• Unused surplus paints from over-purchasing or past expiration dates. By purchasing only as much as needed a shop can reduce spoilage of expired materials, save storage space, and encourage wise use of materials.
Paint Equipment Clean-up

Equipment cleaning is required when a painting process is completed, changing colors, or during regular maintenance. Typical waste from this step may include:

  • Waste or surplus paint (may contain heavy metals)
  • Used paint thinners (may be ignitable and/or toxic)
  • Waste masking materials and tape
  • Rags/towels (may be ignitable due to solvent or paint residue)
  • Empty containers
  • Paint booth filters (may contain heavy metals from paint pigments)
  • Used safety and personal protective equipment (such as gloves and overalls)
  • VOCs - Paint equipment cleaning contributes approximately 20% of the VOCs released during the refinishing process. (Source: Pollution Prevention Guides for Auto Body Shops - http://peakstoprairies.org/p2bande/autobody/abguide/fs5.cfm)
Vehicle Repair

Some shops perform minor automotive service and repair. Most of the wastes generated can be reused and/or recycled on- or off-site. Here is a brief list of wastes generated in this process (for more information, please refer to the P2Rx Automotive Repair Hub): glass, metal , plastics, used tires, automotive fluids (antifreeze, used oil, gasoline, diesel, etc.), used batteries.

General Shop Management

As with any small business, routine operations contribute to a shop's waste streams. Wastes associated with these routine processes include:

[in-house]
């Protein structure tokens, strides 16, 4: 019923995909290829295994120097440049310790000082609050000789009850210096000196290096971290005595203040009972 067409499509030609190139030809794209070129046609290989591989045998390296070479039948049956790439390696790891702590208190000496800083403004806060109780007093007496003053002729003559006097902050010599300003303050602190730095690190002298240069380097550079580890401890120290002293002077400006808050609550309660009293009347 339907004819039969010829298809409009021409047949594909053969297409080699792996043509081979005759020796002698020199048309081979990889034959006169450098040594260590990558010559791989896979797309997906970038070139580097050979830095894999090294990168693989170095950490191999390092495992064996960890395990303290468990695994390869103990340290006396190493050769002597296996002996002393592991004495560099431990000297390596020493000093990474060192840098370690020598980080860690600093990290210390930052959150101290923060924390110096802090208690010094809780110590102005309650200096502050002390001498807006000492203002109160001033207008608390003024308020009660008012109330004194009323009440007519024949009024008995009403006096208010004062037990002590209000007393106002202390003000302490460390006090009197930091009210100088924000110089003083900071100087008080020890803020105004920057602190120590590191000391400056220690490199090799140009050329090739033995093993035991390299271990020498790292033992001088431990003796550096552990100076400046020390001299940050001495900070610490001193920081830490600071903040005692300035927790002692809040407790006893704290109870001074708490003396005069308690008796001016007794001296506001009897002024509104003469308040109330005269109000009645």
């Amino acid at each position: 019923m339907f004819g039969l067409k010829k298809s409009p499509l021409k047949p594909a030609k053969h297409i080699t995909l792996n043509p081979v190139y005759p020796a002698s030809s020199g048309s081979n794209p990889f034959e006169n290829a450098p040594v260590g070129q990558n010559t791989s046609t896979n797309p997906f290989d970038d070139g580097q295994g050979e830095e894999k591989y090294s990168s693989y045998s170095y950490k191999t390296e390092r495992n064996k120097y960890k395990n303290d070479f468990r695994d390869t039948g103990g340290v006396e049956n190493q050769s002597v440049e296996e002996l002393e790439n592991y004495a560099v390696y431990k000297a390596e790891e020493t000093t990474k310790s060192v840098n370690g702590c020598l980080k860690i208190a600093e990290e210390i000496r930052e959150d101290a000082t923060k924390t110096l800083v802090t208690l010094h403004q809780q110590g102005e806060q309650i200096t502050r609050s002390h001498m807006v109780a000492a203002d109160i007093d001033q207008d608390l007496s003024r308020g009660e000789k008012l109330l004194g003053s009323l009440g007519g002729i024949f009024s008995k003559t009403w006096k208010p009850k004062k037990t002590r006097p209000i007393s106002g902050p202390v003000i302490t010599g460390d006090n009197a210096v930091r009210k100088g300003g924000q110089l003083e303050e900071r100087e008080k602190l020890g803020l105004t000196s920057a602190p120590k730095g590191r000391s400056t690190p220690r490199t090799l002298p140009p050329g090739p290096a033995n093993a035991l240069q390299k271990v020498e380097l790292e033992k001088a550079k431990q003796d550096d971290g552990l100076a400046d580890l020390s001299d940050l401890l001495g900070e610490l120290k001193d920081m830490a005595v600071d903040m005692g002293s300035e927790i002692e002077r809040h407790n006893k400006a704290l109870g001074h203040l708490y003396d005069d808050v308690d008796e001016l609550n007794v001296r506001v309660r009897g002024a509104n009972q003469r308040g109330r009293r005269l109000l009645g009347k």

• Office supplies (printer, copier, and fax paper, colored paper, paper cups, etc.)
  • General packaging waste (wrappers, boxes, etc.)
  • Water (toilets, sinks, showers, etc.)
  • Energy (electronics and electrical equipment, lighting, etc.)
  • Leaking or spilled materials
Safety Summary
  • If improperly managed, the wastes discussed above can pose a serious threat to the health and safety of the shop's employees, damage the environment, or endanger the community.
  • Hazardous materials and wastes can cause cancer, nervous system damage, explosions, and air and water pollution.
  • All employees should know what materials and equipment are used in their shop and where the Material Safety Data Sheets (MSDSs) are located.
  • All employees should know what can and cannot be reused or recycled, and what can and cannot go down the drain or in the trash can.

(Source: OSHA's Autobody Repair and Finishing -

Hub Last Updated: 08/27/2003

The P2Rx Topic Hub Project was developed by:
The Auto Body Topic Hub was developed by:
Peaks to Prairies
Peaks to Prairies
Contact Laura Estes (Peaks)
406-994-3451 or laurae@montana.edu
With assistance from: Western Regional Pollution Prevention Network
Western Regional Pollution Prevention Network
Contact Isao Kobashi (WRPPN)
408-566-4560 or isao.kobashi@pln.CO.Santa-Clara.CA.US